A Shelton man pulled three young men out of a burning car early Monday, April 9.
“There’s no doubt in my mind this would have been a fatal incident,” Fire Marshal James Tortora said while praising the actions of Jefferson Reis.
Reis, 35, heard a noise as he slept inside his Walnut Tree Hill Road residence around 3 a.m. Monday, April 9.
It was similar to something he’d heard before from his wood stove. But when he checked, that wasn’t it. He looked outside, and still didn’t see anything.
“Then I looked through the windows and saw one car, stopped across the street, (facing) the wrong way,” Reis said.
The engine was racing, but not revving, he said. Rather, it was at a continuous pitch, without slowing or stopping, he said.
“I was thinking someone was working on my neighbor’s house, maybe there was an emergency,” he recalled.
He was on his way back to bed, and took another look out the front windows. The car was there, but Reis didn’t see anyone.
He told his wife, Mariane, he thought something was wrong with the car across the street, that he heard a noise but didn’t see anyone with the car.
“I thought I’d take one last shot, went to the bedroom, opened the windows a little bit. I see a little fire coming out of the front of the car, underneath,” Reis said. “I tell my wife there’s something wrong with the car, there’s someone there, I have to go there, baby.”
Reis dressed and went outside. He still didn’t see anyone near the car. He started shouting, “Is anybody there?” and yelling that the car was on fire.
“Then the driver opened the door,” Reis recalled. “I thought, ‘Oh, my God, there is somebody there.’ I said, ‘Get out of the car, it’s on fire.’”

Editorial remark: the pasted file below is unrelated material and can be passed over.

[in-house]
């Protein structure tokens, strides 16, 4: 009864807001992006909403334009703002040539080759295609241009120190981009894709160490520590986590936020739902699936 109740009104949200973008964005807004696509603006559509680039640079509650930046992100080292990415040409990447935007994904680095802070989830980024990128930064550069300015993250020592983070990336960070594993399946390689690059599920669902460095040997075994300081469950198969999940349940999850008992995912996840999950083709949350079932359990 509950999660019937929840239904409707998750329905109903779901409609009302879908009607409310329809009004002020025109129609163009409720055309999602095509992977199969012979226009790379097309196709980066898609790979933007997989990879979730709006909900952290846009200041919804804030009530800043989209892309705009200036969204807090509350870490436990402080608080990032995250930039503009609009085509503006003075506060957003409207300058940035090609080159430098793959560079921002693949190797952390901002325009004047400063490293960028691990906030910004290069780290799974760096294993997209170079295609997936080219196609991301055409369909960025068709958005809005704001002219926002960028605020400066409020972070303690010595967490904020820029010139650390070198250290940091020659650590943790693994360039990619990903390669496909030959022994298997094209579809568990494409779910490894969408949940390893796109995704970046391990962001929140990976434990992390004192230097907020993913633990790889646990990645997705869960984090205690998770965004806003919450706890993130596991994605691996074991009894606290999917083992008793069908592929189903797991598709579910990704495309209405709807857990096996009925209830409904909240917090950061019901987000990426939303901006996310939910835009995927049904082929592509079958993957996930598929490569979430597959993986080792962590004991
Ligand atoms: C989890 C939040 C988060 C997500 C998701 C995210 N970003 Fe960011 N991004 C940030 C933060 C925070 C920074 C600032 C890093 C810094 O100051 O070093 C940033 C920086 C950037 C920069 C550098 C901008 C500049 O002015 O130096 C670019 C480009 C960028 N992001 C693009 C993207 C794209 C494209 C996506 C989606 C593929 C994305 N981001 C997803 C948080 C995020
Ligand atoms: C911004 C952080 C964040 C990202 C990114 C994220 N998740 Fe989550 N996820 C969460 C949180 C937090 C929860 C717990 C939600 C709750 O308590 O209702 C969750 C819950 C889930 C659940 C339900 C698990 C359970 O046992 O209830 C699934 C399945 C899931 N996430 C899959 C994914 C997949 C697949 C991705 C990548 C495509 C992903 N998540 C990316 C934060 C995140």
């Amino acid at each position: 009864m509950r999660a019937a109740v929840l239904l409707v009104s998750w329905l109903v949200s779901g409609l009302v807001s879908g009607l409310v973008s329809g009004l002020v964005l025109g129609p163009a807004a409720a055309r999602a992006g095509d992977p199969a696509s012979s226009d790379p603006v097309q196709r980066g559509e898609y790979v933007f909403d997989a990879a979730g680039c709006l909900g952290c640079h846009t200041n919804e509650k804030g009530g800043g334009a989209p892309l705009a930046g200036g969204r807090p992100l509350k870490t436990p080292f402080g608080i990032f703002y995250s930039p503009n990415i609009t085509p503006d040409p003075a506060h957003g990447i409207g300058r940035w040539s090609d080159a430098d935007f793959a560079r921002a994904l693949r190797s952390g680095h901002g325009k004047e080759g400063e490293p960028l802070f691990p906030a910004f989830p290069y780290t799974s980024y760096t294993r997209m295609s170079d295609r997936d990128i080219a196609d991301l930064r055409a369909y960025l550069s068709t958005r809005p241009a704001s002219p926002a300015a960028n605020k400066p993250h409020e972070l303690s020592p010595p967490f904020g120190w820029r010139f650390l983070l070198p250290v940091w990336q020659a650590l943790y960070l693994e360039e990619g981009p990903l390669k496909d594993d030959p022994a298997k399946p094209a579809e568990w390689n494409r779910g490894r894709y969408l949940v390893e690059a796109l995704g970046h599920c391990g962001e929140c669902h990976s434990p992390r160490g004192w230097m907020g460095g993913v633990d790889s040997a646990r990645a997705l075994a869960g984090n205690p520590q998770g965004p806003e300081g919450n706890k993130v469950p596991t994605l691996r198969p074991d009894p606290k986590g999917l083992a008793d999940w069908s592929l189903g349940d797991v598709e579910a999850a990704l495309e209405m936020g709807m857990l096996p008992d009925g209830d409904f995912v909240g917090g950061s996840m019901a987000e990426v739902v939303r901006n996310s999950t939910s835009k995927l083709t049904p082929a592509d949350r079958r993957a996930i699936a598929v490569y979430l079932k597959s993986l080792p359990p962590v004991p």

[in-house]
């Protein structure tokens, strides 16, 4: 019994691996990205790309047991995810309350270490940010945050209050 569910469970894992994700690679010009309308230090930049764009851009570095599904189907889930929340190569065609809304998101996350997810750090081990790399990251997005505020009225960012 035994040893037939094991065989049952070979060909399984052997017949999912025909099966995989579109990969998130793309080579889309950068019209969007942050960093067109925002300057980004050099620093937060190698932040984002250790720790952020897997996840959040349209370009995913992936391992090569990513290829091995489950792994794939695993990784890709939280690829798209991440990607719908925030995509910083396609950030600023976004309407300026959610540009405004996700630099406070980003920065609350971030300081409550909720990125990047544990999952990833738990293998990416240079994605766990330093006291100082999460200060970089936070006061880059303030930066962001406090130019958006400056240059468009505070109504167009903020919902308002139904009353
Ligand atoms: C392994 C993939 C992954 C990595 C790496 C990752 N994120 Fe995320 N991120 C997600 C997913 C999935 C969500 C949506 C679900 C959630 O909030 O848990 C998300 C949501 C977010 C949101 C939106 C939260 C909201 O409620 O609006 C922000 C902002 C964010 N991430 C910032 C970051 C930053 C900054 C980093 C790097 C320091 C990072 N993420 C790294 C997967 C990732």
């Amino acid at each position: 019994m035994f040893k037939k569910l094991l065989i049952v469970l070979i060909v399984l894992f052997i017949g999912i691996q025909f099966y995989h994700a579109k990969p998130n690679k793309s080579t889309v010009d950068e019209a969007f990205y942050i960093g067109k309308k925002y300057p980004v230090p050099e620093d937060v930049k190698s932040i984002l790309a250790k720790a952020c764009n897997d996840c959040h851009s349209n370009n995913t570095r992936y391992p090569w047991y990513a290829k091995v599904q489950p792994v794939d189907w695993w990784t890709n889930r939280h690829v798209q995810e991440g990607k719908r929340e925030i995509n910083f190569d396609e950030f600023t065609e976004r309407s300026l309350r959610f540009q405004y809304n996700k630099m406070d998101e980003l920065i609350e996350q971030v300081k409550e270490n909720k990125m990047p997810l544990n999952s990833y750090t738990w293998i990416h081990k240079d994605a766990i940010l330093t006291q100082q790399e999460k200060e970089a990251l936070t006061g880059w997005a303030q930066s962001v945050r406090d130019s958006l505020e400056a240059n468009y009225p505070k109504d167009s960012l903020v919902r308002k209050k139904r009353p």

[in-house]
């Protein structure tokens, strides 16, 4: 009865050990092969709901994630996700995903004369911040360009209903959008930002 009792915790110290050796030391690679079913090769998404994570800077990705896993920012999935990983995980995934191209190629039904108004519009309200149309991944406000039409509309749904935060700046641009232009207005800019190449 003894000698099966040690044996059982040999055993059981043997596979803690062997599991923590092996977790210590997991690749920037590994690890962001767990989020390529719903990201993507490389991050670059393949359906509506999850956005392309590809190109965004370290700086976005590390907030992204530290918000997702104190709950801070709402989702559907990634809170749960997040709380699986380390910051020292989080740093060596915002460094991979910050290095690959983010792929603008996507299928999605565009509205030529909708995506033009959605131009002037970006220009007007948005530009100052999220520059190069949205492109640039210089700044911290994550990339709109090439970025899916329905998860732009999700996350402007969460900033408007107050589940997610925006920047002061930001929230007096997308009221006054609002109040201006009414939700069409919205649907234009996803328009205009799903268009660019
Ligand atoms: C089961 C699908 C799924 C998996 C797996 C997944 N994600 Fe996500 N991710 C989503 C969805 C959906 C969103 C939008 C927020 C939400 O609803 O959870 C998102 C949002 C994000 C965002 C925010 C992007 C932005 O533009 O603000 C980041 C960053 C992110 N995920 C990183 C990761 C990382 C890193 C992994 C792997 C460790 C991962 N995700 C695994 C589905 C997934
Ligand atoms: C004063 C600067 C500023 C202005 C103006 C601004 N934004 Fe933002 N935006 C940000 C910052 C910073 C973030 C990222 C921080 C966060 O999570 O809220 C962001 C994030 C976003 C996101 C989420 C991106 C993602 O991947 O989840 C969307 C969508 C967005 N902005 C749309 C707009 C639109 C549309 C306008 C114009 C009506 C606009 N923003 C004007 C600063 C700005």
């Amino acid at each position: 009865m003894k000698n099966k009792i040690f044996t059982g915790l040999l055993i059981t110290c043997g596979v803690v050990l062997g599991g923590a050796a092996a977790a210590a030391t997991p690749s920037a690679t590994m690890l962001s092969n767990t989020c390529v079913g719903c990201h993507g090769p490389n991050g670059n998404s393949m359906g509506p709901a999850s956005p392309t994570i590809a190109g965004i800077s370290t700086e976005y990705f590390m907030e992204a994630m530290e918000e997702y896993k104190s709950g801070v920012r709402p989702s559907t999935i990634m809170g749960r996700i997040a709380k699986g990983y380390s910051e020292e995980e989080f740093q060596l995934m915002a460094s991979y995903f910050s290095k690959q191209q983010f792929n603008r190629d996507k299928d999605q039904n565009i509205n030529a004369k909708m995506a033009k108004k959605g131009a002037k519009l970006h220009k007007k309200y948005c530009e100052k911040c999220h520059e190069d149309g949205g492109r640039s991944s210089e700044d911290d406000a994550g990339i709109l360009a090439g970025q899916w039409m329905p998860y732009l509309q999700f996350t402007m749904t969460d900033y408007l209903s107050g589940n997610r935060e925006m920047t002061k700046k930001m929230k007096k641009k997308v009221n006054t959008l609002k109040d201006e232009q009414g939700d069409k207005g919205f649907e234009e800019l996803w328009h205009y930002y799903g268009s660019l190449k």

The driver opened the door, but still was not climbing out of the car as the flames continued to spread.
“I walked to the car, grabbed his arm. I said, ‘Come here. Come here, please. Your car is on fire,’” Reis said.
Reis helped the driver get to a neighbor’s driveway, about 20 feet from the car.
The driver told Reis his wallet, cell phone and a “couple other guys” were still in the car.
“I ran back to the car,” Reis said. “My wife was at the door, she looked at me, she was calling the fire marshal, the police station. She was scared.”
Mariane was holding their 2-year-old daughter, Milena. “She was watching.” Their son, 5-year-old Italo, was asleep inside.
Reis said he got to the car, opened the rear driver’s side door, and saw another person sleeping.
“There was so much smoke I couldn’t see much,” Reis said. “I tried to pull him out, he was like, ‘I don’t want to go.’ I said, ‘You have to go, the car is on fire.’ I grabbed him, I throw him on the ground, he realized the car was on fire.”
The other occupant then opened the front passenger door,
“But the fire was right there when he opened the door,” Reis said.
“I said, ‘Get out, get out.’ He opened the door, but didn’t go far from the car, and the car started getting on fire so quick.”
Reis got the teens away from the burning car and to his driveway, then got them water.
“Minutes later the whole car is going,” Reis said.
“Right after he pulled them out it went,” Tortora said.
Huntington Co. #3 and White Hills Co. #5 responded to the call with two engines and a rescue truck. Firefighters extinguished the fire within minutes of arriving, but the car was destroyed.
“They overheated something by racing the engine,” Tortora said of the possible cause.
Tortora said the teens were evaluated by Shelton EMS, but did not want further treatment.
Reis said the teens asked him if he could get them home.
“I said OK. What can I say, I already take you out of your car,” Reis said.
“The gentleman even gave them a ride home,” Tortora said.
Reis then returned home, discussed the incident with fire officials, and, as he does daily, left at 4:30 a.m. for his construction job, which currently has him working in Norwalk.
The teens have since been back to visit him, Reis said.
“They’re so thankful for everything I did,” Reis said. “They came here, they asked what happened, they want to know how it happened.”
Tortora said it’s likely someone would have died had Reis not roused the teens and gotten them out of the car.
“If didn’t see the fire I would have gone back to sleep,” Reis said. “If I don’t see the fire, these kids are going to get burned.”
“It was like a crazy night for me, but thank God everything goes right in the right time,” he added. “Nobody got hurt. That’s what’s important.”